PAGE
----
I almost hesitate to publish the name out of sheer exhaustion at its ubiquity-but, deep breath, here it goes: cryptocurrency. Are you as tired of hearing about this as I was just a few weeks ago, when explanations of it usually centered around Bitcoin-along with breathless narratives of the life-changing, bank-account-invigorating wonderments, sprouted everywhere turned in my news reading, my Twitter-feed scrolls, and my newspaper lifestyle trend pieces? When certainly one of my close friends started ranting and raving concerning the entire “blockchain revolution” and his awesome recent decision to toss some funds into Digital Cash (which had, yes, gone from $900-something at the beginning of a year ago to around $20,000 toward the conclusion of the year, as of this writing, it hovers around $11,000), I vented my rage in the entire puffed-up concept by demanding he explain to me what sort of hectic nonsense this whole scheme amounted to.
You know what? It’s not really that complicated. But yes, right about now seems an apt time to have an all-important notice to my dear readers: You’re about to read financial advice from somebody that until a week or two ago had, inside the entirety of his life-besides some fairly rote 401(k) behavior-invested in the stock market exactly once. Once I was 13, a business-savvy family friend mentioned something about Chrysler staking their main point here on the new type of car; if it worked, he said, the company’s stock might skyrocket; when it failed, obviously, the company was finished. Somehow, I was able to buy a handful of shares in the stock at around $3-which I then sold at about the time the stock peaked several months later somewhere around $16 or $18, netting myself a handy hundred bucks or so together with the straight to pat myself on my own greenhorn greed-is-good back. But having once ridden the white lightning with such blistering success, I was thinking, Why not quit while I was ahead?
Understanding crypto, though, is straightforward-with a bit of help from Samuel Taylor Coleridge’s perpetually useful willing suspension of disbelief. You don’t must browse the myriad stories and posts and think pieces about how to understand crypto, or Bitcoin, or perhaps the coming transformation of our entire method of doing everything: They’re generally overly complicated and, perhaps more importantly, simply not that much fun. May I let you know exactly how blockchain technology-the DNA of crypto, if you will-works? Absolutely not. I can tell you that it works something similar to this: Bitcoin as well as other cryptocurrencies basically record every transaction and distribute the records of those transactions equally to any or all parties involved. Every now and again a “block” of those transactions is verified and essentially sealed up and stacked along with the last block, making a chain.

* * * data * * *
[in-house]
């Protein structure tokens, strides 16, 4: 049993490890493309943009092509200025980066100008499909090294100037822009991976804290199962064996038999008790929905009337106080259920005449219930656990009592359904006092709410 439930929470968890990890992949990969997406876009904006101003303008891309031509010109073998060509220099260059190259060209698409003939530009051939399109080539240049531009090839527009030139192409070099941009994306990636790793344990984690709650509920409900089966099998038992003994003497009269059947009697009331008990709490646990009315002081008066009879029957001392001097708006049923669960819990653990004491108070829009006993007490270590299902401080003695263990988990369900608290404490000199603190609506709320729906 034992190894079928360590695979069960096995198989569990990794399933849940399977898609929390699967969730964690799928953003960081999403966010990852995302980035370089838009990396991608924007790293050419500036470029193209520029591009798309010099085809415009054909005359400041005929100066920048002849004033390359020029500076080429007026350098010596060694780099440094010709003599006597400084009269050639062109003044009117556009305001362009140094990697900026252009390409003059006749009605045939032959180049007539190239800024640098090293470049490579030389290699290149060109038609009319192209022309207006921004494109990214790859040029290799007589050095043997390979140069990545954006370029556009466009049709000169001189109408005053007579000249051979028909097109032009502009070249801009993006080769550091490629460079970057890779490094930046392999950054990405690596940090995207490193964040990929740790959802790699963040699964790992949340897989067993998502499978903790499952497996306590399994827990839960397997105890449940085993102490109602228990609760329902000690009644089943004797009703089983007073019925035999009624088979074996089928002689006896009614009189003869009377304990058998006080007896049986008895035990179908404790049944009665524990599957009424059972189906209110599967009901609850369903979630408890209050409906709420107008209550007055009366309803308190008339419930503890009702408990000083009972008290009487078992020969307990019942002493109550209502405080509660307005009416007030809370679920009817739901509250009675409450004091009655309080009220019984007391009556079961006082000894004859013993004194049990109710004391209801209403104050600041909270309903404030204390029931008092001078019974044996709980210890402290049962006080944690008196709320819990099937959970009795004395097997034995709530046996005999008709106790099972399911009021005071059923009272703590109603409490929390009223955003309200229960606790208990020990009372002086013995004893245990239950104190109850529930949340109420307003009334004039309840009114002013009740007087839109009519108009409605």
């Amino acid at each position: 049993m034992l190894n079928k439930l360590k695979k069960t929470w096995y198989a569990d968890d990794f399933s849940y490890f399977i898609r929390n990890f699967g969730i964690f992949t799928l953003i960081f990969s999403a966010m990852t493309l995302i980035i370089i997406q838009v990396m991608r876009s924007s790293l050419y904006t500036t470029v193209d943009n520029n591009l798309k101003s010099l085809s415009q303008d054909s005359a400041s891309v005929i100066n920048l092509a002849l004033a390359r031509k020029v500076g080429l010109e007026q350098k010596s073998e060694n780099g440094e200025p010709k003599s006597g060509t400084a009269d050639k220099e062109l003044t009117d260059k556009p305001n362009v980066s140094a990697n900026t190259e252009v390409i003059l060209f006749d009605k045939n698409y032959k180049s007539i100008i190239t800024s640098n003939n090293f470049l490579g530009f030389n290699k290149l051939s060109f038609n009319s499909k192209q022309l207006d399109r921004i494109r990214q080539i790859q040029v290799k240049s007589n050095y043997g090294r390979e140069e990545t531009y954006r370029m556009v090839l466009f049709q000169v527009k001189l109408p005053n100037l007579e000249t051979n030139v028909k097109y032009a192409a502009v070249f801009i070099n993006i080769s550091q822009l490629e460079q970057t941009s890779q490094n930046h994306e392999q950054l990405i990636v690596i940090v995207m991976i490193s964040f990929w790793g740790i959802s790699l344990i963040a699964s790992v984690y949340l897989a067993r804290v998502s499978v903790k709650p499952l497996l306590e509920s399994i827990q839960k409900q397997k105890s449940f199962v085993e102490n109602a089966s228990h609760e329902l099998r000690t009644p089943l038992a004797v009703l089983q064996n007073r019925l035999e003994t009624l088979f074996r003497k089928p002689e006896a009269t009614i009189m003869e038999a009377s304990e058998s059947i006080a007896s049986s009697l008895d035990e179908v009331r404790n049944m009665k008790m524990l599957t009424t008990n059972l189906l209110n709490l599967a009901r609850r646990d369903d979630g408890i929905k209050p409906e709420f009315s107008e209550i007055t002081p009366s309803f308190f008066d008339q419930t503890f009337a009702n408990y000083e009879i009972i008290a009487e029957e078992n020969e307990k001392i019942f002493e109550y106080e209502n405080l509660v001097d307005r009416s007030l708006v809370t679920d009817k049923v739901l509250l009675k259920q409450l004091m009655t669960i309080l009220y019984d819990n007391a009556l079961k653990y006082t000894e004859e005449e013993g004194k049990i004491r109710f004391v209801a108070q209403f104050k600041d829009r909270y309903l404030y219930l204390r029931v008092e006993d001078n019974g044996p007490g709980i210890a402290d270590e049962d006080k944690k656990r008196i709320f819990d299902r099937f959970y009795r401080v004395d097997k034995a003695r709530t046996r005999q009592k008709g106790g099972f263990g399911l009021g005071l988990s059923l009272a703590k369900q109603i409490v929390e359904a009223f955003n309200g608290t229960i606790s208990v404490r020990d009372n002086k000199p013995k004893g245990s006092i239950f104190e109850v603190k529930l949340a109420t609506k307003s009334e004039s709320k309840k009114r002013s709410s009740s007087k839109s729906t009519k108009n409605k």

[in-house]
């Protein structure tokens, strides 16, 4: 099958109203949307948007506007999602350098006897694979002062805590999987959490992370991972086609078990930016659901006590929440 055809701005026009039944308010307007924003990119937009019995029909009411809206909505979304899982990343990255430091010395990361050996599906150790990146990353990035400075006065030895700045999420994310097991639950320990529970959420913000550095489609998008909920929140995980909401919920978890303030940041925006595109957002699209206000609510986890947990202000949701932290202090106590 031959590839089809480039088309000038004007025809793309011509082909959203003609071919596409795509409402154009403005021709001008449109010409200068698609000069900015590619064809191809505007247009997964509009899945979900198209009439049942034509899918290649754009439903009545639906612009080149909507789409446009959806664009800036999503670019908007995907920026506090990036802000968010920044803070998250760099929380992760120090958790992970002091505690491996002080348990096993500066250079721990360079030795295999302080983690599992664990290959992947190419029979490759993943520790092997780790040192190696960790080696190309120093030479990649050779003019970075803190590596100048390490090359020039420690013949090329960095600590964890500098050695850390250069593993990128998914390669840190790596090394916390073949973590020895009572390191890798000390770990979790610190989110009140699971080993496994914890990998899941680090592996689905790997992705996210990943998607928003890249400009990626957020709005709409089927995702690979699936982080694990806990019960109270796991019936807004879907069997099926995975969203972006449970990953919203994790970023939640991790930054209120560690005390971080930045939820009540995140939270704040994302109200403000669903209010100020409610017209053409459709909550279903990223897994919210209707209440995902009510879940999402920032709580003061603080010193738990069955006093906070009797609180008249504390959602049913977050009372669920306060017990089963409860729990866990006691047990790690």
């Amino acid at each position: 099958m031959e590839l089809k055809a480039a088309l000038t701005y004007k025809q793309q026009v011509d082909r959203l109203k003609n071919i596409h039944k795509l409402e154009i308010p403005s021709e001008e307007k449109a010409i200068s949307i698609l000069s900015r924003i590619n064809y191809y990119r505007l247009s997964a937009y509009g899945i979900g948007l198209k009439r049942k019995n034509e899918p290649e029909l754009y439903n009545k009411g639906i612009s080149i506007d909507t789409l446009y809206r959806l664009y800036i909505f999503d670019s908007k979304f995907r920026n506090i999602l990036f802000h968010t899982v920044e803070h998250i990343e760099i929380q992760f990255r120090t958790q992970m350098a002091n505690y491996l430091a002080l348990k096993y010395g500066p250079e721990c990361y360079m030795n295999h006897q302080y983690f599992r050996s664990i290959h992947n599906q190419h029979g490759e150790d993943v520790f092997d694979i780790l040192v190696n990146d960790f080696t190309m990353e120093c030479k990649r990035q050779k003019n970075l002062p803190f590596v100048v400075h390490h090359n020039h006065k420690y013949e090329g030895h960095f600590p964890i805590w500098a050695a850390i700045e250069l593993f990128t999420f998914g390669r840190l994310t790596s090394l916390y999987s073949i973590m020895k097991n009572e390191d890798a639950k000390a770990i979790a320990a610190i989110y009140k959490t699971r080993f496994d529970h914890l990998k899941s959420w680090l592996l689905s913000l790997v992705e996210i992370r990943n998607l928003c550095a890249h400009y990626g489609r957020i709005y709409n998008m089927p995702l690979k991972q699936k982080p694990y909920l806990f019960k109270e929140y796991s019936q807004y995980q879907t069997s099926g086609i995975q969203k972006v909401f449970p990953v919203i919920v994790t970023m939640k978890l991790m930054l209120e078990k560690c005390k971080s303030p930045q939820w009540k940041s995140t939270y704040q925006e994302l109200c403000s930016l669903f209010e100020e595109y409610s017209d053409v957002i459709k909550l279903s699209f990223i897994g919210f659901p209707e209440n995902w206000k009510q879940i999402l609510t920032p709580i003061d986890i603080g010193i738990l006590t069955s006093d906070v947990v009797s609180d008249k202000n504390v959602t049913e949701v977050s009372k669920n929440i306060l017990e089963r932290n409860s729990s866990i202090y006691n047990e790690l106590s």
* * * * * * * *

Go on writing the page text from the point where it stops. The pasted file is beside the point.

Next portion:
Within the cryptocurrency world, these “transactions” are users buying and selling different cryptocurrencies, usually as virtual “coins.” (A number of the more well known ones: Bitcoin, Ethereum, Ripple, Litecoin.) Whenever people speak about the “blockchain revolution,” they’re generally noting the blockchain can be used as secure transactions of virtually any type: storing and moving birth certificates, votes, insurance claims, whatever. The revolution I’m focused on most presently, though, is definitely the one about to take place inside my bank account.
Here’s where the skeptics are available in: “But these ‘currencies’ are derived from nothing!” they wail, gnashing their teeth and furrowing their brow. That I summon all of the high-minded derision this one-time philosophy major (I jettisoned that idea faster than my Chrysler stock) can summon in responding: “Since Nixon took us from the gold standard in 1971, our entire monetary product is based solely on shared assumptions, man.” The dollar bill is, at root, a piece of paper which has value only because it relies on the “full faith and credit” of the usa. Well, crypto is the same as that, with one exception: It relies on the “full faith and credit” of . . . of . . . of whoever chose to write the white paper that declared the actual cryptocurrency in question to be a thing of value. (In Bitcoin’s case, that person, or population group, operates within pseudonym-see above in re: willing suspension of disbelief.)